# is a hand-powered/wind-up food warmer possible???

#### jsca

Joined Apr 30, 2007
6
i'm currently working on a project whereby i'm trying to make a food warmer more eco-friendly. i thought of using a dynamo to power a heating element hot enough to warm up food. i was just wondering whether this is possible? i've seen a lot of wind-up torches, bicycle lights, battery/phone chargers etc...but i doubt the same dynamo used in those applications would be able to power a heating element...or would it?

also...is a spring-driven generator which uses a high carbon tensile steel spring similar to a dynamo?

i'm open to any suggestions!

#### beenthere

Joined Apr 20, 2004
15,819
It may not be practical from the demands on the user. Say that to heat some quantity of food - not cook it - takes 10 minutes with 100 watts of power. That would require the user to input that amount of energy, plus the loss due to storage and conversion inefficiency.

I haven't run any numbers, but it sounds like the bulk of any spring large enough to store that amount of power plus the generator would make the device pretty massive. Take a look at the springs needed to rotate a lighthouse beacon or the ones that run the clockwork in Big Ben. Neither require anything like 100 watts of output, although the run time is something like 24 hours.

#### SgtWookie

Joined Jul 17, 2007
22,210
1 hp = 745.7 Watts = 550 ft lb/Sec = 33,000 ft lb/min
So, 100 W per minute for ten minutes would be 44253.7 foot lbs of energy.
Making it more manageble, 88.5 lbs lifted 500 feet or 44.25 lbs lifted 1000 feet would be equivalent.
But then, you have the conversion losses beenthere mentioned - and then there's the nagging problem of thermal loss by radiation, convection and conduction that will cool the food while you're trying to heat it up.

#### Cornelius

Joined Mar 17, 2008
19
If you want to go with power that matters, a windgenerator would be the way to go; say, with a propeller at least 4 feet. Making the generator from scratch, DIY like, would be the best way to go. (Get some NeoDyn magnets, wind coils, cast the stator in epoxy, carve the blades out of wood etc.)

Not very portable though, but eco-friendly...

(Sorry, i misunderstood the original question... )

#### Caveman

Joined Apr 15, 2008
471
i'm currently working on a project whereby i'm trying to make a food warmer more eco-friendly. i thought of using a dynamo to power a heating element hot enough to warm up food. i was just wondering whether this is possible? i've seen a lot of wind-up torches, bicycle lights, battery/phone chargers etc...but i doubt the same dynamo used in those applications would be able to power a heating element...or would it?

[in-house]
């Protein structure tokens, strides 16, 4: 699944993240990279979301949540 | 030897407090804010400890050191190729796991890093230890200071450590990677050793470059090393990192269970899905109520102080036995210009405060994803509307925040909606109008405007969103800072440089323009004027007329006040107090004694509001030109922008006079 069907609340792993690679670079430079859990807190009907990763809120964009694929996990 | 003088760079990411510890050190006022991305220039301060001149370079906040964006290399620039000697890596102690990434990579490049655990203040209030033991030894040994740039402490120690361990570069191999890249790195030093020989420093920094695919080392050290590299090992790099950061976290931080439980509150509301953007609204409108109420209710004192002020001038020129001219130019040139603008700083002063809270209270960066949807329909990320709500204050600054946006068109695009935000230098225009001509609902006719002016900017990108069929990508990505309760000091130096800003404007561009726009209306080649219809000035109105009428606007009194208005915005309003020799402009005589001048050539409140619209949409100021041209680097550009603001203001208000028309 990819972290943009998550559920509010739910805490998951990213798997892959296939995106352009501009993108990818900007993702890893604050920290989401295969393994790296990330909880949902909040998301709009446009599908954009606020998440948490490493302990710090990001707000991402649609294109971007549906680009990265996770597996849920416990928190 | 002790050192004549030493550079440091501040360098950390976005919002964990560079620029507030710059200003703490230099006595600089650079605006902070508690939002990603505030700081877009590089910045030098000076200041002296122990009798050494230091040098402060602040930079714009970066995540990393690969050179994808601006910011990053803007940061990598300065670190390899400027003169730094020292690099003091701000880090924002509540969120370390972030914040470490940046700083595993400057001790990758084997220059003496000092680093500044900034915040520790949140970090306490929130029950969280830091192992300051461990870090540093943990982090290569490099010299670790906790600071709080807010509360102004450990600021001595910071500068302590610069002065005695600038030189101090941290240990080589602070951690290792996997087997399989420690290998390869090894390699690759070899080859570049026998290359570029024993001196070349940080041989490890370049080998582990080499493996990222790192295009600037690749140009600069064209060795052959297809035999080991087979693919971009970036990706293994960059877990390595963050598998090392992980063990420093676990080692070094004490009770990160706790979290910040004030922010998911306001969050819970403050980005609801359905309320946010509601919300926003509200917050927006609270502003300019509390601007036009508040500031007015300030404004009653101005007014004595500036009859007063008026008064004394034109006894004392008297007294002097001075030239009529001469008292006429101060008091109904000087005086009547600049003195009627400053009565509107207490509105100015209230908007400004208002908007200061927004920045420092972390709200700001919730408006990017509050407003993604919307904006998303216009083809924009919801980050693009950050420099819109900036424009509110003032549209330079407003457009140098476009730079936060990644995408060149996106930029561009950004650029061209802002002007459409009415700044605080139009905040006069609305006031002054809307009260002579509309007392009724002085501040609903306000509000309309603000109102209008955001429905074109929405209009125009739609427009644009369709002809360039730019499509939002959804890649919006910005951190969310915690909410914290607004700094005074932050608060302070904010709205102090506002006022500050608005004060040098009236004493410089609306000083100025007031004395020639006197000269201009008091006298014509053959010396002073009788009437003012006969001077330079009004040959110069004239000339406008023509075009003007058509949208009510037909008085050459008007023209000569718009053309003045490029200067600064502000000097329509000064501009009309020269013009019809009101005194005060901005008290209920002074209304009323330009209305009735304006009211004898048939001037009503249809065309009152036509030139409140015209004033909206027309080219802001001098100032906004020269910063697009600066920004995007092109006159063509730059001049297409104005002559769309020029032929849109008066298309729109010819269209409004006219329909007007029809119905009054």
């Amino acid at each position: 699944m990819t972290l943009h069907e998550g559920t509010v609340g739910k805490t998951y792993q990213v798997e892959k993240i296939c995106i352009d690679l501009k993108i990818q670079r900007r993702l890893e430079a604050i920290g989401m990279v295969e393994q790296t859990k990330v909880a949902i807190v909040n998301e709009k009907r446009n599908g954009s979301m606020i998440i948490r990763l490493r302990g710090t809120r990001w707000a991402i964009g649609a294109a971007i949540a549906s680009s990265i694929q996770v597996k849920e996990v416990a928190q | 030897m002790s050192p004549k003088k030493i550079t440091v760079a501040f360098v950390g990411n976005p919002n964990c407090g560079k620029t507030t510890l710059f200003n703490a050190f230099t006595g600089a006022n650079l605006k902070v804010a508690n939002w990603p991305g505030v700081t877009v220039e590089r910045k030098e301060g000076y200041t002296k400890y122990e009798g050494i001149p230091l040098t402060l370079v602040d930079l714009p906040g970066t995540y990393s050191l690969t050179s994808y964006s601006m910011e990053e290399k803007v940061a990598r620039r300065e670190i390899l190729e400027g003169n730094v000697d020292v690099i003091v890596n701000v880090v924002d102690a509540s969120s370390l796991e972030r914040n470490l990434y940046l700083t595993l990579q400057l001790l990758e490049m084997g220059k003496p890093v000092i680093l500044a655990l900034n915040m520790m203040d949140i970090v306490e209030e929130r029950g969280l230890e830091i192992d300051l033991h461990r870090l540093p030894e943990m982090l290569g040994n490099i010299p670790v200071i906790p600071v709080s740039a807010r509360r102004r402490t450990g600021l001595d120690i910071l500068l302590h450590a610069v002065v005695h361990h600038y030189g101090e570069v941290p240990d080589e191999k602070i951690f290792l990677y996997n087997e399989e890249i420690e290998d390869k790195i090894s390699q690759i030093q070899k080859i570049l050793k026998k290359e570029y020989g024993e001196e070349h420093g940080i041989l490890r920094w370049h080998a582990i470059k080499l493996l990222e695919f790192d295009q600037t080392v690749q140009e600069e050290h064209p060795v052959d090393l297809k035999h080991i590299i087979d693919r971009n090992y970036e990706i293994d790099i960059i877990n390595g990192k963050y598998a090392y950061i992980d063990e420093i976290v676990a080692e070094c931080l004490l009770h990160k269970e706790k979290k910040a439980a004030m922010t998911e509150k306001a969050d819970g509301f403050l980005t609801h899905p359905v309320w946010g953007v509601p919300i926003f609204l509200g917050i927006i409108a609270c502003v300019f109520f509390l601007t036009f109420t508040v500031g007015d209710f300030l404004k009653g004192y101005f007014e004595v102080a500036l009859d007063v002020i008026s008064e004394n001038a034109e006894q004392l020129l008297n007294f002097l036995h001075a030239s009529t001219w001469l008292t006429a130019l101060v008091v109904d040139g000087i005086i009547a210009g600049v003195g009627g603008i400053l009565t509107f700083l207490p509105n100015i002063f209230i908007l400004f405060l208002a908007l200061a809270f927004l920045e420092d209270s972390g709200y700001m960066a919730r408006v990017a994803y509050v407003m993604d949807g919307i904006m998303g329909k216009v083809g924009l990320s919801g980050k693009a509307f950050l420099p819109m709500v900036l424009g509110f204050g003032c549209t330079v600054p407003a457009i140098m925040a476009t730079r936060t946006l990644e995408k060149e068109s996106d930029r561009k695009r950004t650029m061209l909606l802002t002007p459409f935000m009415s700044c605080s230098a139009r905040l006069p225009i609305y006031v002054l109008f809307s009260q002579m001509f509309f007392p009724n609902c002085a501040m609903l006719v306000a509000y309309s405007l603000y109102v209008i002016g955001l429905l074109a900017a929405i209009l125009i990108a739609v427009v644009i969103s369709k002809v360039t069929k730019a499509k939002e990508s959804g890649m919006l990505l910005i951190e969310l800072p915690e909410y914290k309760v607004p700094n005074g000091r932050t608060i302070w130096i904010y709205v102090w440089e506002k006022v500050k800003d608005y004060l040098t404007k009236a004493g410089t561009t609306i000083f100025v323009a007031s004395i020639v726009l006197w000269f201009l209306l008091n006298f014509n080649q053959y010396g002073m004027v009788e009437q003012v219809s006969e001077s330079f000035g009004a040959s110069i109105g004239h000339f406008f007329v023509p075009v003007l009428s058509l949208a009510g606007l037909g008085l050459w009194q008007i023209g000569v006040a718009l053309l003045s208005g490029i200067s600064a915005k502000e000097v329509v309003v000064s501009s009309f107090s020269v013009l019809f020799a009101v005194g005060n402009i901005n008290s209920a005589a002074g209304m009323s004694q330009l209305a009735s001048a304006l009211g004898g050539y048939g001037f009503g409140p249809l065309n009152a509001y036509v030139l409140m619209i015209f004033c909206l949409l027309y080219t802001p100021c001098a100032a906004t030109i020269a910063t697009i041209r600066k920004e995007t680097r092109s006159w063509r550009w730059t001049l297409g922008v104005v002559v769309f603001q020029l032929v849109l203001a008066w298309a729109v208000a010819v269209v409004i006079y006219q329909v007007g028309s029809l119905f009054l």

also...is a spring-driven generator which uses a high carbon tensile steel spring similar to a dynamo?

i'm open to any suggestions!
Think more basically here. You want to heat stuff in a more eco-friendly manner. I'm assuming you mean in an energy conservation sense as opposed to just using natural materials to build it. Fortunately all processes that convert energy from any form back to heat work 100% efficiently. But they are the only ones that do so. However, the other forms of energy conversion generally lose the energy as heat.

So, you really just want to convert the energy directly to heat. That is most efficient. But if you want to go through the electrical route, you can get the same energy efficiency by collecting the excess heat from the dynamo as well. Also, you need to insulate well so that the heat is not lost during the cooking process as well.

#### jsca

Joined Apr 30, 2007
6
you lost me there when the numbers kicked in! but it sounds like where i'm headed with this hand-powered heating element doesn't seem quite doable. what i was actually thinking of was to design a portable container (mainly to be used in the kitchen) of some sort that would have a heating element in it. it would be sealed and insulated well so that no heat gets lost. what i had in mind was that you put the food you want heated up into the container and then hopefully get the food warmed up by winding up the dynamo which produces a current to get the heating element working.

i also thought of using a heat lamp powered by a hand-driven dynamo to heat up the food (again the heat lamp would be enclosed in a container). but then heat lamps aren't exactly very eco friendly cos they're still a form of incandescent light bulbs!

so do you guys reckon what i've proposed won't work? i guess what i'm trying ask is if any hand-driven dynamo would be able to power any heating device (heating elements, heat lamps, etc)?

p.s. would it help if there was a battery or capacitor that stored the energy generated by the dynamo?

#### beenthere

Joined Apr 20, 2004
15,819
Solar energy might hold more promise. There is at least one energy farm in the desert (perhaps Arizona) the uses arrays of parabolic troughs to heat some working fluid enough to make steam in a heat exchanger. The thought is to be able to store solar heat at a high enough temperature and in sufficient quantity to heat food.

Make a breakthrough and maybe you can cook with it. Really good insulation would help.

#### jpanhalt

Joined Jan 18, 2008
10,063
What's wrong with eating cold soup, bread, or whatever? Even a windmill has eco costs, when all costs are considered. John

#### mrmeval

Joined Jun 30, 2006
833
http://solarcooking.org/plans/

What's wrong with cold is that you cannot kill the germs, the taste is not as good and it is not as satisfying. Solar cookers and ovens are used in poor countries with good results.